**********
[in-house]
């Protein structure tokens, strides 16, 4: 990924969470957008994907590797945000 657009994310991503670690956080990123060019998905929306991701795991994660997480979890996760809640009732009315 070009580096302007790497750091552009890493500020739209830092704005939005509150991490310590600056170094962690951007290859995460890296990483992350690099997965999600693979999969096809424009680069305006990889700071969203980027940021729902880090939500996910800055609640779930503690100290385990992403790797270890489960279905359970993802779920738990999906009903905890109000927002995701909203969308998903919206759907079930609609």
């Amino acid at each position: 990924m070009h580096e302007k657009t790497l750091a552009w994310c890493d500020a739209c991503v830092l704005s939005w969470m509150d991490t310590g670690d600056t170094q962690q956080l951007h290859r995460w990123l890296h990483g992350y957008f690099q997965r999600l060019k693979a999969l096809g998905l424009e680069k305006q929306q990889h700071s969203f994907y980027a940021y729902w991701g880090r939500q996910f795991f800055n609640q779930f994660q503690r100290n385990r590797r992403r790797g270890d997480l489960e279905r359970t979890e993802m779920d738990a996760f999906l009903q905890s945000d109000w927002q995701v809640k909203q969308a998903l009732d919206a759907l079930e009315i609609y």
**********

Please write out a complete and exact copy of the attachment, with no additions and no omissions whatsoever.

[in-house]
């Protein structure tokens, strides 16, 4: 990924969470957008994907590797945000 657009994310991503670690956080990123060019998905929306991701795991994660997480979890996760809640009732009315 070009580096302007790497750091552009890493500020739209830092704005939005509150991490310590600056170094962690951007290859995460890296990483992350690099997965999600693979999969096809424009680069305006990889700071969203980027940021729902880090939500996910800055609640779930503690100290385990992403790797270890489960279905359970993802779920738990999906009903905890109000927002995701909203969308998903919206759907079930609609």
């Amino acid at each position: 990924m070009h580096e302007k657009t790497l750091a552009w994310c890493d500020a739209c991503v830092l704005s939005w969470m509150d991490t310590g670690d600056t170094q962690q956080l951007h290859r995460w990123l890296h990483g992350y957008f690099q997965r999600l060019k693979a999969l096809g998905l424009e680069k305006q929306q990889h700071s969203f994907y980027a940021y729902w991701g880090r939500q996910f795991f800055n609640q779930f994660q503690r100290n385990r590797r992403r790797g270890d997480l489960e279905r359970t979890e993802m779920d738990a996760f999906l009903q905890s945000d109000w927002q995701v809640k909203q969308a998903l009732d919206a759907l079930e009315i609609y």